Monday, September 17, 2007

The Woman Singing

Thrilling to an audience
of toddlers and dogs,
this is the woman singing

who has not written her mother,
who has not written a poem,
who has not written out the bills
or the letters to the editor.

She has made no calls today.
She is singing to insects, to tumbleweed.

This is the woman singing
intending a clear note shot to heaven
or the sound of petals falling.

The woman whose voice
falters full in the throat
in fear of an ear that might judge
the uncensored sound.

A walker among beeweed,
puller of burlweed, I am listening for
the cadence of my own true language.

Is that mother's trilling tremolo
suburban soprano, vibrating dust motes
as she dancing, dusts?

I can hear it in the womb walls.

In my everyday voice, the trembling threatens,
Breaks through, edges outward hopefully,
You sound just like your mother.

This is the summer my daughter is five.
She rides a bike, dives like a seal,
her teeth loosen, limbs lengthen, emotions

This summer a hummingbird
flew into our house, a sudden gift.

Iridescent voiceless wonder, stilled, scared,
we stare to share a moment, then release him
to a free sky.

He is gone in a whisper.

My son is gone in every instant,
returning, laughing, changed in some
essential way
each day.

In these curving walls alone, a silent miracle.
Tracking my dusty footsteps, keeper of the guard
our old retriever, follows me everywhere,
clicking nails scritch scritch the bricks.

No wet sandy feet run over rugs, no muffled screams
from closets, I am alone, alone
in concert.

What is that sound I hear arising--
I never could remember lyrics --
Is there a chance I could be getting better at this?

Housework is a song,
is the singing of one phrase
over and over

Dark plums of summer,
my children ripen and resist me.

Leatherfooted, bruised and brilliant,
crying bursts from them easily,
a spilling seed of woes and thorns,
freeing them to play, becoming sunlight.

Their hair turns white, vocabularies thicken,
voices multiply and multiply.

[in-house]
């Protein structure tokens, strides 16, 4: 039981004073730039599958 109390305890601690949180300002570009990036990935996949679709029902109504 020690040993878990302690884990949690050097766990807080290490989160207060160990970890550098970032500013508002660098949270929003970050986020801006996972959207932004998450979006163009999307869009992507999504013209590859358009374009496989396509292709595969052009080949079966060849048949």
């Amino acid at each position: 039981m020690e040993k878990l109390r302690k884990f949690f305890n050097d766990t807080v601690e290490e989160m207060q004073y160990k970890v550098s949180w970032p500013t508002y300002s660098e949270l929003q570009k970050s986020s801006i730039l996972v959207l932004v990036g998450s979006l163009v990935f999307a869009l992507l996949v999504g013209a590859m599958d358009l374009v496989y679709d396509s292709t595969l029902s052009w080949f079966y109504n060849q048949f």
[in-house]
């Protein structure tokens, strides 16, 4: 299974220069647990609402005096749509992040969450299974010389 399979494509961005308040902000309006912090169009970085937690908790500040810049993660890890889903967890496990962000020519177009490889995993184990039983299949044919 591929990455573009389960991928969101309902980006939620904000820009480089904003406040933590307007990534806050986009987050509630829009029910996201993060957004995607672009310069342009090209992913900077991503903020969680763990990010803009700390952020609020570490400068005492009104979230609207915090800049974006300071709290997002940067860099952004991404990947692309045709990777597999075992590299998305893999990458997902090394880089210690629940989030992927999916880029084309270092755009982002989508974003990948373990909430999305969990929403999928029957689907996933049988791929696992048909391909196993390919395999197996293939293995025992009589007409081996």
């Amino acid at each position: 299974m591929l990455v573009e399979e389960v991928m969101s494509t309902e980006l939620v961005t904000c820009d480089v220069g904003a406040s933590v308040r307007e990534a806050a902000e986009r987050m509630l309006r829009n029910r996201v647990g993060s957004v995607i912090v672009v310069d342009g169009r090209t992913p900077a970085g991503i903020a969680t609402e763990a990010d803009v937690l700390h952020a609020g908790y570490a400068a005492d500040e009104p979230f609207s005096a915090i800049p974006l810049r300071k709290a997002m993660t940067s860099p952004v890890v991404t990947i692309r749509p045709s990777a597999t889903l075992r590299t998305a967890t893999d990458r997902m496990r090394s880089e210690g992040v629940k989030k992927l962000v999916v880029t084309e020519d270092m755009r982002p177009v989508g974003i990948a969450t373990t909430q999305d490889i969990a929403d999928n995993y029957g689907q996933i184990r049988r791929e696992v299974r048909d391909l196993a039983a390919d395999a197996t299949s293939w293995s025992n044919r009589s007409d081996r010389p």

I squat in the hot sand,
puller of prickly stalks,
waterer of desert flowers.

This is the summer a new life takes root in me.
What is that sound I hear arising--
wakening the woman singing,
singing in her own true language.

What if I were to pull you out like a weed,
this seedling imploding within my life, within
our lives together? Shocking fertility,

I wish to become a garden, composted into yielding--
but I am dry, split apart like a seedpod
too soon before the ripening.

I cannot hear myself think,
I am listening for my own voice
to tell me beeweed from burlweed.

My husband's head is in horses.

He reaches out a hand, a healing pause;
we wryly contemplate our swelling future
in the pounding silence of our separate thoughts.

I wish to be like one thing with him; our eyes
meet across the kitchen table, desolate.

Is this what we were meant for?
Something else, beyond suburbia, the sand,
the stable flies...the sweat, the sun.

It is our hope we hear arising in the night,
that shivers between us, sleeping pinned together
by our dreaming offspring, all that remains
unspoken or unspeakable, out of our control.

It is the love and the gratefulness,
the love and the gratefulness
that is the song sung to insects,
to tumbleweed, to sleeping babes.

It is the song in the night
in the safety of arms
the small song arising from the heart

the large song exploding to the wilderness,
the one no one hears, the unspoken song

that the woman is singing.

Linda Weissinger Lupowitz
Corrales, New Mexico

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